Corporate Counsel president talks the future of the industry
Written on the 6 December 2017 by David Simmons
FOR the newly elected president of the Association of Corporate Counsel (ACC) Australia, Karen Grumley, the future of the legal industry is a world of opportunity.
While news surrounding the legal profession often reads 'doom and gloom' with the rise of smart technology and artificial intelligence, Grumley sees these kinds of advancements as opportunities.
Grumley has worked as an in-house lawyer for the past nine years and is committed to ensuring members of the ACC have the tools, services, and connections to transform their businesses in a digital age.
"In-house lawyers are no longer just lawyers," says Grumley.
"Increasingly, our members are becoming an integral part of the senior management team as organisers come to grips with the risks and legal challenges of the 21st century."
"Of course, we need the legal skills, but equally importantly for today's in-house lawyers, they must known and understand the business, be commercially oriented and a respected adviser to the board and senior management team."
The ACC Australia is part of a global network of more than 40,000 in-house counsel employed by over 10,000 organisations in more than 85 countries.
In-house lawyers constitute approximately 30 per cent of the total Australian legal profession, making Grumley's role as the 'voice of in-house lawyers' a vital one.
Business News Australia spoke with Grumley about her election to President, the future of the profession, and the unique struggles faced by in-house lawyers in 2017.
During your tenure, what are you planning on focusing on?
For me I think particularly in the industry I work in a lot of in-house lawyers work in organisations where our businesses are under pressure from new and existing competitors in the market in which we operate.
I want to make sure that in-house lawyers have skills and resources that they need to help them understand how they can reinvent what they do within that business context.
Whether that means making sure that we're early adopters of technology, whether we work more flexibly, whether we work in diverse teams.
I want to make sure that our people understand our members have the ability to access that technology, but also to help educate them and provide resources around how they can best employ those skills.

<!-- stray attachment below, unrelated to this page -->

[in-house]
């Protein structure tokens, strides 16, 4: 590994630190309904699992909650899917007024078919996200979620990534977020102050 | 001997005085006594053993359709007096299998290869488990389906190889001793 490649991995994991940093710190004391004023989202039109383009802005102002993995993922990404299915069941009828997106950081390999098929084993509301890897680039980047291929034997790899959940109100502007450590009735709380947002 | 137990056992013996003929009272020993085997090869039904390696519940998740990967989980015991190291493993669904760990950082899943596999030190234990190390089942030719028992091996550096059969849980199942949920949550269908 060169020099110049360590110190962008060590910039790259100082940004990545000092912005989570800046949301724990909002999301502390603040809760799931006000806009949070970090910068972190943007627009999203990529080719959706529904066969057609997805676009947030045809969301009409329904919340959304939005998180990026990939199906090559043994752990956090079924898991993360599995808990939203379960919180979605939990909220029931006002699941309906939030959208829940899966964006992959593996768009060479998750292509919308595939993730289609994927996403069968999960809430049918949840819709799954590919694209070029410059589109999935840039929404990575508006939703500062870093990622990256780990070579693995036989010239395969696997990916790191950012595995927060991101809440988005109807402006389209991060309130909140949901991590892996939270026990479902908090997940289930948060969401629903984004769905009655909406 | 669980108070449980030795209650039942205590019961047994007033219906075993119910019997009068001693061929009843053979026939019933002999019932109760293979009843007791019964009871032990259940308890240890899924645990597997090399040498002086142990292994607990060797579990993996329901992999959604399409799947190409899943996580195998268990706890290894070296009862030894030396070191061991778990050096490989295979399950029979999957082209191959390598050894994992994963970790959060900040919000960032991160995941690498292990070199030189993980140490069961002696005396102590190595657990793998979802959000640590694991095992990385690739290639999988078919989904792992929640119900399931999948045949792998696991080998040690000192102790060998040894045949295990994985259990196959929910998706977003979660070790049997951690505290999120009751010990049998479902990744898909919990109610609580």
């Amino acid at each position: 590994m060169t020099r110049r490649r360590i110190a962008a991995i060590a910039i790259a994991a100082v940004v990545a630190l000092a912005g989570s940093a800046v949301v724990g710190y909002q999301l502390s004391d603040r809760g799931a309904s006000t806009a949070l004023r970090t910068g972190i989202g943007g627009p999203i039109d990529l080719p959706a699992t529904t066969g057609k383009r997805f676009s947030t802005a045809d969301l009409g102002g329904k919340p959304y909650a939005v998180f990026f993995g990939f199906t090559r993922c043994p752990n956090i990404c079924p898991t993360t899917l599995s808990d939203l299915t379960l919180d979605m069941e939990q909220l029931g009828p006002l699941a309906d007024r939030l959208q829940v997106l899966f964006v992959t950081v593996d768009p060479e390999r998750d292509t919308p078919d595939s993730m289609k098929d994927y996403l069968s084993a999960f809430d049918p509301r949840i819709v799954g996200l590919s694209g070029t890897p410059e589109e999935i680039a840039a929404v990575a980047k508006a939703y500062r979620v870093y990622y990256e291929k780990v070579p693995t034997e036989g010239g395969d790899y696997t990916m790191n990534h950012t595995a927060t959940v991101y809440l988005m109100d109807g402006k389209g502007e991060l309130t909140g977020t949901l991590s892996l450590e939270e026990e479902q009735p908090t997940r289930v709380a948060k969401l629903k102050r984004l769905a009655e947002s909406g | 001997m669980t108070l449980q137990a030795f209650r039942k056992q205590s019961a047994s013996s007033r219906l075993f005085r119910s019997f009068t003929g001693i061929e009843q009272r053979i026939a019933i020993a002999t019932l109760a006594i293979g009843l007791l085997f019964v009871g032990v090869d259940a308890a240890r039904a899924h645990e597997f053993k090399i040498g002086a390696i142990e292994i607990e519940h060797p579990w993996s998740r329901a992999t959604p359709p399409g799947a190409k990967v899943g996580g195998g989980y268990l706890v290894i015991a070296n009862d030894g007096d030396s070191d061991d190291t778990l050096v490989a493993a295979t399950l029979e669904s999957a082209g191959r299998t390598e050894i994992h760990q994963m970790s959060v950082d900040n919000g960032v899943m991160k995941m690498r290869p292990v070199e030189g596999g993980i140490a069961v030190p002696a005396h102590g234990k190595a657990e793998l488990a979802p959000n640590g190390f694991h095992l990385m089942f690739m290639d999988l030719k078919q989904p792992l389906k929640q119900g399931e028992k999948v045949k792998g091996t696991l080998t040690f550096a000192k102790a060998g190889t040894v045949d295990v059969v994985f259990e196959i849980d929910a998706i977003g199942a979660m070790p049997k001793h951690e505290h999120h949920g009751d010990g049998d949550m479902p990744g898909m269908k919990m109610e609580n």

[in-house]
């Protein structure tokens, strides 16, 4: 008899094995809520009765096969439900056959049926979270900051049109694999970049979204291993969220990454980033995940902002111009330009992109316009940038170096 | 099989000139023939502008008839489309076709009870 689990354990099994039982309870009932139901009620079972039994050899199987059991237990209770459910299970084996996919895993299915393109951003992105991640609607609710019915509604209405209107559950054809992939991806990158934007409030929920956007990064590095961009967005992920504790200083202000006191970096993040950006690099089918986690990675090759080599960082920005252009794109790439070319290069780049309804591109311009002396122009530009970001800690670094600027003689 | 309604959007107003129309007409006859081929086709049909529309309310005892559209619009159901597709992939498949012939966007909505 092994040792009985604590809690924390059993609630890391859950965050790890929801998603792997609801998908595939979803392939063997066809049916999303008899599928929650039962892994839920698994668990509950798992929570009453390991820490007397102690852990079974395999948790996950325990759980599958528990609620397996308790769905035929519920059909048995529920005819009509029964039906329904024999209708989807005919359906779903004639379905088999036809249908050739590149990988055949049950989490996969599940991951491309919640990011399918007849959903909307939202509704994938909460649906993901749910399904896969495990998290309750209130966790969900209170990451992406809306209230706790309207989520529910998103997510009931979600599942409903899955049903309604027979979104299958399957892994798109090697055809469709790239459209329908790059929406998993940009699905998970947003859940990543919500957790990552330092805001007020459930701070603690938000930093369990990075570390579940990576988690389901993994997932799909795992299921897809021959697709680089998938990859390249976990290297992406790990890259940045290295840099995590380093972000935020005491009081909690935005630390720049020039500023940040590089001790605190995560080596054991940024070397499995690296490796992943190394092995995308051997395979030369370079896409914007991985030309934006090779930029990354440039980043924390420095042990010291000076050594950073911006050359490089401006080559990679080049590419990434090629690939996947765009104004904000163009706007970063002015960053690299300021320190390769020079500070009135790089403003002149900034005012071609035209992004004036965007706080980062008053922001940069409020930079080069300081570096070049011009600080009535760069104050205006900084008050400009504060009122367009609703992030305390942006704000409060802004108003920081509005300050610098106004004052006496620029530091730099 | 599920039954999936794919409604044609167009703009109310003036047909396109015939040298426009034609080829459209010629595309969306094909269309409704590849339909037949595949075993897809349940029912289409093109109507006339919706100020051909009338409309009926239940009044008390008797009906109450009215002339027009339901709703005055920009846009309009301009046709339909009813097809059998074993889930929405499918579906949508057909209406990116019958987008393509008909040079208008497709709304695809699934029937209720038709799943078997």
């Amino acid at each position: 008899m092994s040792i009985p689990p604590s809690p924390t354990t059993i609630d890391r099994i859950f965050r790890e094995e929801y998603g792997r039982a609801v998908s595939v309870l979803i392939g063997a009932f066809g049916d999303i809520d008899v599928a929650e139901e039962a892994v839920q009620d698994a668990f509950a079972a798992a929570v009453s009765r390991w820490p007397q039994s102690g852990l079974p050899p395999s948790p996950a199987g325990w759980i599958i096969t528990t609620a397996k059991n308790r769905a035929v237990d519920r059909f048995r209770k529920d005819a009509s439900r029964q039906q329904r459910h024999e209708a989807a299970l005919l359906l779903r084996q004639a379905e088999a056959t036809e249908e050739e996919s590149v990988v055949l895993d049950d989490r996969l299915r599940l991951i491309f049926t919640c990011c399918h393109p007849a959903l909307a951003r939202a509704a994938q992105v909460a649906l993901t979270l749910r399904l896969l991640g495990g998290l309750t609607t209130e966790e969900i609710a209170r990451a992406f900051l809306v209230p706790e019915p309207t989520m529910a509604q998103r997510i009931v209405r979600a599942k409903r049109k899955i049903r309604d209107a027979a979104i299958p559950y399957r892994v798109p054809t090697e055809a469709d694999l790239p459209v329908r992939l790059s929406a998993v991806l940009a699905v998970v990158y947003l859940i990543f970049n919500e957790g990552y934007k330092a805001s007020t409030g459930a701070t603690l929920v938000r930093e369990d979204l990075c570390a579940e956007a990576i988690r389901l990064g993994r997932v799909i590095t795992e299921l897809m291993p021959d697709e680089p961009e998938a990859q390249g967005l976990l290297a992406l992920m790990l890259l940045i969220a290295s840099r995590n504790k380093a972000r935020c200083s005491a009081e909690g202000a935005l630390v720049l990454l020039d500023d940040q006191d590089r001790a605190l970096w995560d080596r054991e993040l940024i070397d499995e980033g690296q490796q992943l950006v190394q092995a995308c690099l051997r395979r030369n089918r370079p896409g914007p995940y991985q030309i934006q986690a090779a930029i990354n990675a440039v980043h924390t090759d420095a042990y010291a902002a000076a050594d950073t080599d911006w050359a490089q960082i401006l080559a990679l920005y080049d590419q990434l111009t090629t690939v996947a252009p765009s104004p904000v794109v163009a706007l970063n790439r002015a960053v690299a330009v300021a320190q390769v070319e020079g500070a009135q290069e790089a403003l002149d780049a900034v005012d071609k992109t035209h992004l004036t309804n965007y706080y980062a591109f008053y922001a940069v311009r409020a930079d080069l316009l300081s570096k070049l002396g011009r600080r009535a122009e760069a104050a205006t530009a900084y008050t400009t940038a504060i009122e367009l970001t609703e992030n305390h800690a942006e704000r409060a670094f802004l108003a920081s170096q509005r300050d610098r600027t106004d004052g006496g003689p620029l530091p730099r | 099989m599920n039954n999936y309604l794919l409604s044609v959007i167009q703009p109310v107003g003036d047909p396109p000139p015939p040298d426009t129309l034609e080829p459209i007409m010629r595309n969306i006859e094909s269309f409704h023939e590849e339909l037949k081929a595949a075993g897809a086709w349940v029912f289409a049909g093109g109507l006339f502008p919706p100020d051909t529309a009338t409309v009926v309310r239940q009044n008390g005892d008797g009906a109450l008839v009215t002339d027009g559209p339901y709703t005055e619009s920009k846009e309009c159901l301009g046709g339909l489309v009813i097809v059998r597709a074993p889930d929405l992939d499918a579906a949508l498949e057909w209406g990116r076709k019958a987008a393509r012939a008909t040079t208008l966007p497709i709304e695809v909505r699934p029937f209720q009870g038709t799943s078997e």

What do you think are some of the main challenges for in-house lawyers as technology continues to threaten the legal profession as a whole?
I suppose my personal opinion is that technology shouldn't be seen as a threat to our role but as an enabler.
Really, we need to be early adopters where it suits.
The fact that maybe one day there is artificial intelligence that can draft a document means that I actually get the opportunity to focus on the more strategic things which is what makes being an in-house lawyer so exciting.
I do think it's there but I don't think it's something that we should be scared of, I think it's something we should use to our benefit.
I understand you want to help in-house lawyers get on top of their mental health? How are you going to work in that space?
I'd like to try and start conversations with our members about how we can address some of those issues in practical pragmatic ways.
I'd like to take some of that which is out there and readily available and continue to engage with members and make sure they know that those resources exist.
Wellbeing and mental health are really critical issues. We've got resources as an organisation to help our members so it's something we should look at.
You say 'in-house lawyers are no longer just lawyers', so why is that transformation occurring now and what does it mean for the role as an in-house lawyer in the future?
We probably need to think more about business solutions and not just legal solutions when we're doing our job.
Today, in-house legal teams manage so much more work in-house and generally the really highly strategic and quite business critical work that we do.
We have an ever-expanding influence throughout our organisations. It's appearing that more and more organisations are realising that those skills of their in-house team are compatible with other roles in the organisation.
Our roles are more than just legal and the fact that we're able to think about business solutions and not just legal solutions make us a more valuable voice at the executive table.
Business News Australia
Author: David Simmons